We had a work day at Church today. We were scraping and painting the south side of the Church. I was scraping next to one of our inquirers, so I asked him what his parents think of his interest in Orthodox Christianity. He said, “Well, to tell you the truth, they are pretty much relieved.”
He went on to explain that after being raised by his parents who are “entrenched” Evangelicals (his word, not mine), and after graduating from a famous Evangelical college with honours, and after encountering some serious life problems, he completely gave up on God for a few years. So now his parents are relieved that he again has an interest in Christ and the Church--even if it is the Orthodox Church.
Then the witty fellow working on the other side of him blurted out: “There’s our new motto to advertise our Church. The bumper sticker will read: ‘Orthodox Christianity: It’s better than nothing!'”
After we all laughed, I kept thinking about that phrase. It does seem that many people who come to Holy Orthodoxy come only after they have had a pretty serious crisis in their faith. They often tell a story of having given up (or almost given up) on the Christ they had come to know in their Evangelical (or other Protestant) world, a Christ who just doesn’t make sense in a world full of suffering, weakness and failure.
I do not want to rag on Evangelicalism. Evangelical Christianity introduced me to Christ. I am a Child of Evangelicalism. I am thankful for those “Bible believing” faithful men and women who loved me, introduced me to Christ and taught me to study the Bible. They got me on the road. However, the Evangelical road to Christ is not a very long road. Or I might better say, it is not a very deep road: it does not offer many resources (beyond basic moral teaching) to a changed heart, to transformation into Christ’s image. It does not teach prayer or psalmody, or fasting and alms giving (except as a means to get something from God). There is no worship beyond happy or romantic songs about Jesus. I like happy songs about Jesus (not so much the romantic ones), but that’s not worship, at least not like the worship we read about in the Old Testament and the Revelation: full of typology, theology, proclamation and mystery.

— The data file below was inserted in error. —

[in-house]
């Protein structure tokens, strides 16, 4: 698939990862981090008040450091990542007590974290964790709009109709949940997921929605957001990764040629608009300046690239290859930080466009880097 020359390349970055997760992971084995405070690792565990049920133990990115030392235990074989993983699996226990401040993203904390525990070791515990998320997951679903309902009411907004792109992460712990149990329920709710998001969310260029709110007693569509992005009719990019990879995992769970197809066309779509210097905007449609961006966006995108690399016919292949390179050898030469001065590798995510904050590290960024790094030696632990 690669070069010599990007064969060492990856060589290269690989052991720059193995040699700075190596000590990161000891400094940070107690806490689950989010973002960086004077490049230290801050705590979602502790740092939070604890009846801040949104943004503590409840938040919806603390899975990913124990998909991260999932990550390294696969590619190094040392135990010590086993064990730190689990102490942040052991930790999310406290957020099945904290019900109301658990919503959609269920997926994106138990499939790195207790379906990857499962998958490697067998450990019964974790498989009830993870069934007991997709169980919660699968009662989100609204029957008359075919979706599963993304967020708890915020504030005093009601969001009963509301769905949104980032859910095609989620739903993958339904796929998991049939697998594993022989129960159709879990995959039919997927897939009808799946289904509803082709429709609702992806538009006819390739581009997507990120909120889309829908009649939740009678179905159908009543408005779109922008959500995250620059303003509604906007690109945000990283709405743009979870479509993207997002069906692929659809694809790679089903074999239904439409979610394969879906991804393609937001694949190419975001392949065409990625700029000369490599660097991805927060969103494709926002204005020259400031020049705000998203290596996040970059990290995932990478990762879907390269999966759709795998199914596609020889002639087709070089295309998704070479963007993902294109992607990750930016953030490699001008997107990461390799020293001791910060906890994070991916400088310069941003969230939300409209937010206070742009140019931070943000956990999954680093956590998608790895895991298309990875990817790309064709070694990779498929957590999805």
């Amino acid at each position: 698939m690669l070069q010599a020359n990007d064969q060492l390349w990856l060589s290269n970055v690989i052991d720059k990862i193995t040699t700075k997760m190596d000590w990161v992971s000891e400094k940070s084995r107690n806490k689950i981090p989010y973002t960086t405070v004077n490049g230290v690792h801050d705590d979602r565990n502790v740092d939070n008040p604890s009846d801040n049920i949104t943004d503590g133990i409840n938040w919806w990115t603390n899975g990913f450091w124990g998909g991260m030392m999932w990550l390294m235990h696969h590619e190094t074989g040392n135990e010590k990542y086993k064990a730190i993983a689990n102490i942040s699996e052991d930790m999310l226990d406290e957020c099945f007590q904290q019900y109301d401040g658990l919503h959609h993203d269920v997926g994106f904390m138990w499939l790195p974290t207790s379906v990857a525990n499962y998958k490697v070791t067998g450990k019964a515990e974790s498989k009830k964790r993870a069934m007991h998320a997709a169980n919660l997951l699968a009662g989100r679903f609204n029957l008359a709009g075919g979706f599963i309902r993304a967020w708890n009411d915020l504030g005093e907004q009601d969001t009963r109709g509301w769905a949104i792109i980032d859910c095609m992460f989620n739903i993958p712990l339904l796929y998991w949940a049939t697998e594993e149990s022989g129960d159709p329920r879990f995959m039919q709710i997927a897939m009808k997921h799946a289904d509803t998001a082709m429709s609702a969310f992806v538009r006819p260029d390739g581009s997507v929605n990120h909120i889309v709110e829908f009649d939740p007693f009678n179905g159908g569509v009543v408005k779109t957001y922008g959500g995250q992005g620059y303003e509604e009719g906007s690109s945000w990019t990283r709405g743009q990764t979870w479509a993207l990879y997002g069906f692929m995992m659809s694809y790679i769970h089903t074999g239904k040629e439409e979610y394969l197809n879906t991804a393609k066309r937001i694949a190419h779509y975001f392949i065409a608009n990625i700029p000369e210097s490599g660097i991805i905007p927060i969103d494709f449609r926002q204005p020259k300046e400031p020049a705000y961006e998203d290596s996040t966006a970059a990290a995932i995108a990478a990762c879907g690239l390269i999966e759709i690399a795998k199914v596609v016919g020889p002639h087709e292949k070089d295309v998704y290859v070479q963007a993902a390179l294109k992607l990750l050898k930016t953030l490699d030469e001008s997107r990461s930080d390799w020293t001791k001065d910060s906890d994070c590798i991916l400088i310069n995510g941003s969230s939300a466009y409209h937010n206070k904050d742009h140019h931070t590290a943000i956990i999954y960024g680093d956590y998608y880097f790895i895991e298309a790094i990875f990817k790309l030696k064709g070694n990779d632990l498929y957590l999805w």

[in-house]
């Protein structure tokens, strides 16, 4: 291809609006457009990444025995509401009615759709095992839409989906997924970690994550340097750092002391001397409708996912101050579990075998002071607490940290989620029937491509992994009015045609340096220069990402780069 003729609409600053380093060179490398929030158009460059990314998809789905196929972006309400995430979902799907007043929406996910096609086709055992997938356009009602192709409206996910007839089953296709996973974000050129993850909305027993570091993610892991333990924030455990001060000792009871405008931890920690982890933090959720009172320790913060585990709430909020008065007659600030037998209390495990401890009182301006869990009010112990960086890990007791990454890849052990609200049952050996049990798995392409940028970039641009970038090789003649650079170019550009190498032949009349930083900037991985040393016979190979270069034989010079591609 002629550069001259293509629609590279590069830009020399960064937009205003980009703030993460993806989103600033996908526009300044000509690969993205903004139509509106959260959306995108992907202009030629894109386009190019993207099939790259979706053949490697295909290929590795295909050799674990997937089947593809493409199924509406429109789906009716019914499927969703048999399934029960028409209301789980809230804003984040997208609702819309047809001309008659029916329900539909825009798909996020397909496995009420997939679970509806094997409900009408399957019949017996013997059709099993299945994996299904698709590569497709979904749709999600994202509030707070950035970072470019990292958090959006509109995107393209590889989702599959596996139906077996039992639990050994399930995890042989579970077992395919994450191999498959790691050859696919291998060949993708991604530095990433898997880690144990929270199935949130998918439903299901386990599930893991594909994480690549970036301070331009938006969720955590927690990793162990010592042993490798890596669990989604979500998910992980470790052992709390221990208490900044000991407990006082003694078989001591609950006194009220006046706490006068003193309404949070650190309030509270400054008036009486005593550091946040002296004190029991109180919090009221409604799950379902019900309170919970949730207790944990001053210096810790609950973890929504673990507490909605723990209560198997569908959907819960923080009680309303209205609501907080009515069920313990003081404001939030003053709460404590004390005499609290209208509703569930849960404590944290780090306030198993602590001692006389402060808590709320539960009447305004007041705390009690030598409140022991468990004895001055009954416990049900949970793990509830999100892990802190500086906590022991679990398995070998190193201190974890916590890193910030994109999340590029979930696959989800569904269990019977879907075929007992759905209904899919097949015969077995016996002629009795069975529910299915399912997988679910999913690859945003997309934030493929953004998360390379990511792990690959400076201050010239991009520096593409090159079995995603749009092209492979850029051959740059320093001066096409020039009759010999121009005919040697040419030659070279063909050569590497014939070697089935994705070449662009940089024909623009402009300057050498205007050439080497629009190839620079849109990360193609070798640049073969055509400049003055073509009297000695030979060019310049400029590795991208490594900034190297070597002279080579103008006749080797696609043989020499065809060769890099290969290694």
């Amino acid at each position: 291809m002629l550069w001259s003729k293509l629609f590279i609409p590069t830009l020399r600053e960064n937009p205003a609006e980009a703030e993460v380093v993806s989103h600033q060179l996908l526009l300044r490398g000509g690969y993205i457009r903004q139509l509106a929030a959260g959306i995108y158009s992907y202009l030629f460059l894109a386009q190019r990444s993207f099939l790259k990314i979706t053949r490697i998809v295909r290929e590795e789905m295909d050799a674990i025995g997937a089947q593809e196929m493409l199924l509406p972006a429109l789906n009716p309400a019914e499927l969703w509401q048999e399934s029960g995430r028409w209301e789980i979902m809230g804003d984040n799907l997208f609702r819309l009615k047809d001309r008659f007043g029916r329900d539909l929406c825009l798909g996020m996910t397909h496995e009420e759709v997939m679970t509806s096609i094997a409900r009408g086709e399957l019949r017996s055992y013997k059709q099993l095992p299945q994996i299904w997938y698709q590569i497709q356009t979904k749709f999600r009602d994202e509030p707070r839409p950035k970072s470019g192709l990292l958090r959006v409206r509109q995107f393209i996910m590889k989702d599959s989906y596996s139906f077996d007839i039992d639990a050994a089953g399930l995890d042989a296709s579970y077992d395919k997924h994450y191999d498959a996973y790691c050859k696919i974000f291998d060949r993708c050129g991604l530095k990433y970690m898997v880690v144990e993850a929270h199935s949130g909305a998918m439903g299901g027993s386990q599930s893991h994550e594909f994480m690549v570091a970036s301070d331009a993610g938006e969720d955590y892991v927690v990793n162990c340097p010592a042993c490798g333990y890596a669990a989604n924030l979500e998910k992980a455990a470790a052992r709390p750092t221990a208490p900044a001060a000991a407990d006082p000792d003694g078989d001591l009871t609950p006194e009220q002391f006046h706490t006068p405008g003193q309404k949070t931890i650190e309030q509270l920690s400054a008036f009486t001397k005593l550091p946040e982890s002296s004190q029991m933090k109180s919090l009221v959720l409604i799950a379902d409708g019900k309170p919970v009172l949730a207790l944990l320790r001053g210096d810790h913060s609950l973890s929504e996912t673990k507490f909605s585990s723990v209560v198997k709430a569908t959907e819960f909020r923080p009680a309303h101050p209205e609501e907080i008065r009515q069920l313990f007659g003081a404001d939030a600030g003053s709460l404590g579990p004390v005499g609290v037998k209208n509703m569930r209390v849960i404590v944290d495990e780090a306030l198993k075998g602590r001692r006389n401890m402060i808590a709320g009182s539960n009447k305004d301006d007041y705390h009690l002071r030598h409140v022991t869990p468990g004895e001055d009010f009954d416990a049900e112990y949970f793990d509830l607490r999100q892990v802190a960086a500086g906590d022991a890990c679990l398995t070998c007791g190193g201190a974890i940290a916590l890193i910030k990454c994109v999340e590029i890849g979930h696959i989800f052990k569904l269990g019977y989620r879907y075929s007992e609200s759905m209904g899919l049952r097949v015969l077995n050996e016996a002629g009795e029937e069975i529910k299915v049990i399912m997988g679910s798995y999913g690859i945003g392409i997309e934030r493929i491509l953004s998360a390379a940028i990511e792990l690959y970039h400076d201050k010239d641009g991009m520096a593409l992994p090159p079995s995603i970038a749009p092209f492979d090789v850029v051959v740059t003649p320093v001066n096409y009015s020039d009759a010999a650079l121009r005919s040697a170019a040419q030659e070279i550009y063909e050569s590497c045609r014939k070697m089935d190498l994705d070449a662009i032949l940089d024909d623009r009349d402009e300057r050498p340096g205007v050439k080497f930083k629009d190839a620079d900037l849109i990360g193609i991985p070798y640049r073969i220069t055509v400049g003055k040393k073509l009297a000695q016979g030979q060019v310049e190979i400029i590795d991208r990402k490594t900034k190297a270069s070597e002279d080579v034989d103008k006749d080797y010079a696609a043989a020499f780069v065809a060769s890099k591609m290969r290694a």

Especially mystery. Real life is full of mystery. We encounter God in our often confused and certainly unpredictable and generally messy lives. We encounter God in our joys, but more profoundly in our failures, our tragedies and our pain. Like the whirlwind out of which Job encounters God, we too encounter God who comes to us mysteriously in the whirlwind of our lives. This is the God we encounter, not the neat Deity of the Jesus song who makes me feel better because He loves me so much. The God of the whirlwind is too big just to make me feel better. He is so big and loves me so much that he will let my life be turned upside down and let the world beat me up terribly in order to get to my heart and change me, and through me all those around me.
If you, my dear reader, have encountered the God of the whirlwind, and you are about to give up on God altogether because the God you have learned about in church is different from the God you have encountered in life, then let me encourage you to look a little further. The Orthodox Church is certainly not the perfect Church. It is made up of God and angels and human beings, human beings whose lives are probably as messy and confused as yours. And yet, there is mystery. There is a very long and deep road. There are spiritual resources for men and women who encounter God in the whirlwind.
And, Orthodox Christianity is better than nothing.